I really get annoyed when people assume that all pythons are huge, dangerous, man-eating snakes. First of all, human beings are NOT a snake’s first choice on the reptilian dinner menu. Second, they do not seek us out, they would prefer to hide from us. And people……a reticulated python is NOT venomous. Its scientific name is Python reticulatus. Reticulatus is Latin for “net-like” and refers to its pattern. They are the longest snakes, but not the heaviest. The anaconda has that in the bag. They are capable of killing an adult human, but do not attack unless that human is messing with them in their natural habitat, or the human is a dimbulb who got a big snake “cuz it’s KEWL” with NO idea in the world how to handle it. By dimbulb I mean someone who lets their 20-foot retic roam the house, or tries to handle it alone without another, strong adult to help.

Reticulated Python

Retics and Burmese pythons are often confused one for the other. Burms do not usually get as big as retics, but close; averaging 12-19 feet in length. They also reputedly have bad attitudes; I haven’t been around any to know for sure.

Burmese python

A ball python (Python regius) or “Royal” python is probably the #1 most popular pet snake, along with the corn snake. Your average ball python, on a diet of one weaner or small rat a week (depending on the snake’s size), can grow to an average of 3-4 feet long and as far as weight, that’s entirely dependent on how well they eat and how much you feed them. We have a couple of breeding females who are approximately 6 feet long and about 10 lbs. We feed them medium rats (which, in a pet store is sold as a “large” rat). A ball python is not scary, unless their main method of self-defense, curling up in a tight ball, is your idea of “scary”. A lot of them tend to be VERY “bitey” as hatchlings; some morphs seem to be more so than others.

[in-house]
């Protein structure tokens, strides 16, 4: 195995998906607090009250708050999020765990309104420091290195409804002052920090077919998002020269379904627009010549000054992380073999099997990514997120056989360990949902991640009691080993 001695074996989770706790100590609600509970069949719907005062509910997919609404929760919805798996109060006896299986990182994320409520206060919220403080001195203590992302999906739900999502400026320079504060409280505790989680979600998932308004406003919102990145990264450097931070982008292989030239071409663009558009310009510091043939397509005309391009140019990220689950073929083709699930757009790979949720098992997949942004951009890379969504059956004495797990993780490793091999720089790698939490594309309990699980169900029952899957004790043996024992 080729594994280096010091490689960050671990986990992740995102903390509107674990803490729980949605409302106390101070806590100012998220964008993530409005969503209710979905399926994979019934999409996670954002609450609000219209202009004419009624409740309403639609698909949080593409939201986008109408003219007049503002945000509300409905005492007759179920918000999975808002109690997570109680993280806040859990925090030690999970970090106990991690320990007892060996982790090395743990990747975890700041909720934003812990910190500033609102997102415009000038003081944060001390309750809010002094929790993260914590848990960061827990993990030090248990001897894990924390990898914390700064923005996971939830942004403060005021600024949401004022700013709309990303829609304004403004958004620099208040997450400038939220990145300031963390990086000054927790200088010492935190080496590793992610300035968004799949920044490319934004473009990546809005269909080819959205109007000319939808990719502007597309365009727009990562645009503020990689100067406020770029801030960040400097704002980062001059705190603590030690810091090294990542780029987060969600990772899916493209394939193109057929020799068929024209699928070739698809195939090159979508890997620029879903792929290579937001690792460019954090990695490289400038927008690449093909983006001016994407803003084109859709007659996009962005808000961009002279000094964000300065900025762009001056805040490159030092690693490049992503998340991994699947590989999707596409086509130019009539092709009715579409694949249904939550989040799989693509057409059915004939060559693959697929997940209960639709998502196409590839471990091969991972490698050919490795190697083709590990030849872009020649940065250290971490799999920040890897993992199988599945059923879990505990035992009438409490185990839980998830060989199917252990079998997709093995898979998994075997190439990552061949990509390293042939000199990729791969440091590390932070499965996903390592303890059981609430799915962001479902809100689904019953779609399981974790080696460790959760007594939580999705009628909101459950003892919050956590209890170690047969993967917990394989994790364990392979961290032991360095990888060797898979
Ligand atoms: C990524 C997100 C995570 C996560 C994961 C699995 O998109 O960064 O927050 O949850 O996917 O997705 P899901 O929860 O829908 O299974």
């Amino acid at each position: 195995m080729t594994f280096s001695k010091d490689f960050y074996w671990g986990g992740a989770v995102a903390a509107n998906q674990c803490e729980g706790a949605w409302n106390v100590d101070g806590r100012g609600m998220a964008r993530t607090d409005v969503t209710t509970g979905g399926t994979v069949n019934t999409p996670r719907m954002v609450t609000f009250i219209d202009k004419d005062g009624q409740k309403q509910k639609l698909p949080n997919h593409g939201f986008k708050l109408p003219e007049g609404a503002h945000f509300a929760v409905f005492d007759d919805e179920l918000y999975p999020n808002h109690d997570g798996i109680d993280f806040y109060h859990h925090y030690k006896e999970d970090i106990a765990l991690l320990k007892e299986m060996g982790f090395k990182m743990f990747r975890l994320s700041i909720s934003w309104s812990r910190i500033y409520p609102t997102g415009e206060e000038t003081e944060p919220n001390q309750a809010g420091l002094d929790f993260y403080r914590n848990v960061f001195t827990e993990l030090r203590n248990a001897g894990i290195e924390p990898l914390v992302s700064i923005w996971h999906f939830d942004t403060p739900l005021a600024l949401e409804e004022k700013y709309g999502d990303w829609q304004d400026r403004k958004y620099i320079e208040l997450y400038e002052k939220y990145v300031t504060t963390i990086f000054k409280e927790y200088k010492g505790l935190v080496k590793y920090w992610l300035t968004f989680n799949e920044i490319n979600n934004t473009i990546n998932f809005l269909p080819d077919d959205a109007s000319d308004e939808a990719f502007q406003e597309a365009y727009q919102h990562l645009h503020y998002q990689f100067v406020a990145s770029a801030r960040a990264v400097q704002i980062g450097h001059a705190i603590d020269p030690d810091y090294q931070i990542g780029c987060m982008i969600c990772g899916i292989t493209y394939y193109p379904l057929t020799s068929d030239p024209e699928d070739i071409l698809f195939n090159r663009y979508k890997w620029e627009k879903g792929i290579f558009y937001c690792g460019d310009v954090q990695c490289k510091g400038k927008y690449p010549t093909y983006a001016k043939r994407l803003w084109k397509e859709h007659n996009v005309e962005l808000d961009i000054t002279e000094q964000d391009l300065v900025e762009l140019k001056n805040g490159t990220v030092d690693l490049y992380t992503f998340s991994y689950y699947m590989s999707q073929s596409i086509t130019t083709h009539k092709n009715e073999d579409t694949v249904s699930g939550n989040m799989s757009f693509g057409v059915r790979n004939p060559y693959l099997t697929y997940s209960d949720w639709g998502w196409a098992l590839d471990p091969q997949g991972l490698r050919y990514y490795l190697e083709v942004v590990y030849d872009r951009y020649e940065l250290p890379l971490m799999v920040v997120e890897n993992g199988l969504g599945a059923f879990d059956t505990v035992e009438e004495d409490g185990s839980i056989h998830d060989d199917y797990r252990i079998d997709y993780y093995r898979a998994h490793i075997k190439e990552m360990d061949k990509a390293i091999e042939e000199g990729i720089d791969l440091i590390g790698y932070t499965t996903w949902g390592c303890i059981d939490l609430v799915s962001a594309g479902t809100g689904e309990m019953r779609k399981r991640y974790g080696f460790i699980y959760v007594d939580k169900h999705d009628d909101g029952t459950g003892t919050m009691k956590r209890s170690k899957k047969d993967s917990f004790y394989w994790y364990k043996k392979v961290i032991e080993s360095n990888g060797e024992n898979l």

Two of my ball pythons Bob, a pastel and Baby Retic, a normal

Jewel (one of our biggest breeder females) with her 2011 clutch

Pythons are a fine species of snake and deserve a lot of respect.


2 thoughts on “Pythons

  1. People seriously believe that? One of my first snake memories was holding a friendly Burmese Python at the local zoo.

    • snakelady66 says:

      They seriously do. This is one of many reasons large constrictors can’t be shipped across state lines. We tried to fight it, but the ban went through largely based on a bullcrap USGS “study” prompted by the Everglades burm crisis. They failed to understand that these snakes could not spread their numbers all over the country because they literally cannot survive in the wild in anything less than a tropical environment. In other words…..South Florida. Okay, so ban shipments to South Florida. People’s irrational thinking and government b.s. is what puts these things in people’s minds AND hurts the reptile trade.

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